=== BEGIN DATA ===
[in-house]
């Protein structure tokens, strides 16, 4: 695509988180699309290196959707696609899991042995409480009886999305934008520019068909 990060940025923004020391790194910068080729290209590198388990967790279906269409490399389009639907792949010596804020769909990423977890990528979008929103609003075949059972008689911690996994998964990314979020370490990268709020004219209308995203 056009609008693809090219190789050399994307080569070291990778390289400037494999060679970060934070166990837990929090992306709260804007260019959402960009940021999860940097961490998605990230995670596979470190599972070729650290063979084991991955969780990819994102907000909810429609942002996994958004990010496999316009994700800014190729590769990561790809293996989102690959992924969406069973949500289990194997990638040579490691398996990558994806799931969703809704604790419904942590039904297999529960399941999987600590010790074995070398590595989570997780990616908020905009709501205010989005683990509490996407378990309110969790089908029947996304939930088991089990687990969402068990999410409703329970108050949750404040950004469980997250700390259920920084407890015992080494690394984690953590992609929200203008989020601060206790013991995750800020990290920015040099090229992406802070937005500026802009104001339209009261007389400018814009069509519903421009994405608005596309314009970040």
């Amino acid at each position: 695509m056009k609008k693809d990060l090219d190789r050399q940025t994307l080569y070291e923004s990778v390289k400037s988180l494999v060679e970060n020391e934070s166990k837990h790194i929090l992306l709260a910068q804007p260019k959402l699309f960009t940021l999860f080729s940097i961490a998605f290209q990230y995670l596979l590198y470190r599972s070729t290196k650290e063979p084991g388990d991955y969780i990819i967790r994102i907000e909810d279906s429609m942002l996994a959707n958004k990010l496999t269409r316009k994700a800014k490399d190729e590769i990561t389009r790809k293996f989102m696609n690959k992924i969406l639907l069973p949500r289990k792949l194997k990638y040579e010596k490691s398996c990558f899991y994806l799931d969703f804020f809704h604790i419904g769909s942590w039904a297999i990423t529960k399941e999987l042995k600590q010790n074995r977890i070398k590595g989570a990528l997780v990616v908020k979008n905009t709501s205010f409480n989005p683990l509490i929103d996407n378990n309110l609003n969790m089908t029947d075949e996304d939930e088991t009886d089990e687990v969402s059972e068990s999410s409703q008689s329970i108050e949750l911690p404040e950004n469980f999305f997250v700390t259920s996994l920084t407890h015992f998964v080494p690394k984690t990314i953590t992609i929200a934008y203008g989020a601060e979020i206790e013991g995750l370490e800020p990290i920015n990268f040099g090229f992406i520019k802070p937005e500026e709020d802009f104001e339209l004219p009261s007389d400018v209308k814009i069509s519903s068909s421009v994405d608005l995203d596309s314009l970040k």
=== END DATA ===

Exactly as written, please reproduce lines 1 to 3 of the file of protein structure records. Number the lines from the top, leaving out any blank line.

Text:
[in-house]
């Protein structure tokens, strides 16, 4: 695509988180699309290196959707696609899991042995409480009886999305934008520019068909 990060940025923004020391790194910068080729290209590198388990967790279906269409490399389009639907792949010596804020769909990423977890990528979008929103609003075949059972008689911690996994998964990314979020370490990268709020004219209308995203 056009609008693809090219190789050399994307080569070291990778390289400037494999060679970060934070166990837990929090992306709260804007260019959402960009940021999860940097961490998605990230995670596979470190599972070729650290063979084991991955969780990819994102907000909810429609942002996994958004990010496999316009994700800014190729590769990561790809293996989102690959992924969406069973949500289990194997990638040579490691398996990558994806799931969703809704604790419904942590039904297999529960399941999987600590010790074995070398590595989570997780990616908020905009709501205010989005683990509490996407378990309110969790089908029947996304939930088991089990687990969402068990999410409703329970108050949750404040950004469980997250700390259920920084407890015992080494690394984690953590992609929200203008989020601060206790013991995750800020990290920015040099090229992406802070937005500026802009104001339209009261007389400018814009069509519903421009994405608005596309314009970040």
């Amino acid at each position: 695509m056009k609008k693809d990060l090219d190789r050399q940025t994307l080569y070291e923004s990778v390289k400037s988180l494999v060679e970060n020391e934070s166990k837990h790194i929090l992306l709260a910068q804007p260019k959402l699309f960009t940021l999860f080729s940097i961490a998605f290209q990230y995670l596979l590198y470190r599972s070729t290196k650290e063979p084991g388990d991955y969780i990819i967790r994102i907000e909810d279906s429609m942002l996994a959707n958004k990010l496999t269409r316009k994700a800014k490399d190729e590769i990561t389009r790809k293996f989102m696609n690959k992924i969406l639907l069973p949500r289990k792949l194997k990638y040579e010596k490691s398996c990558f899991y994806l799931d969703f804020f809704h604790i419904g769909s942590w039904a297999i990423t529960k399941e999987l042995k600590q010790n074995r977890i070398k590595g989570a990528l997780v990616v908020k979008n905009t709501s205010f409480n989005p683990l509490i929103d996407n378990n309110l609003n969790m089908t029947d075949e996304d939930e088991t009886d089990e687990v969402s059972e068990s999410s409703q008689s329970i108050e949750l911690p404040e950004n469980f999305f997250v700390t259920s996994l920084t407890h015992f998964v080494p690394k984690t990314i953590t992609i929200a934008y203008g989020a601060e979020i206790e013991g995750l370490e800020p990290i920015n990268f040099g090229f992406i520019k802070p937005e500026e709020d802009f104001e339209l004219p009261s007389d400018v209308k814009i069509s519903s068909s421009v994405d608005l995203d596309s314009l970040k």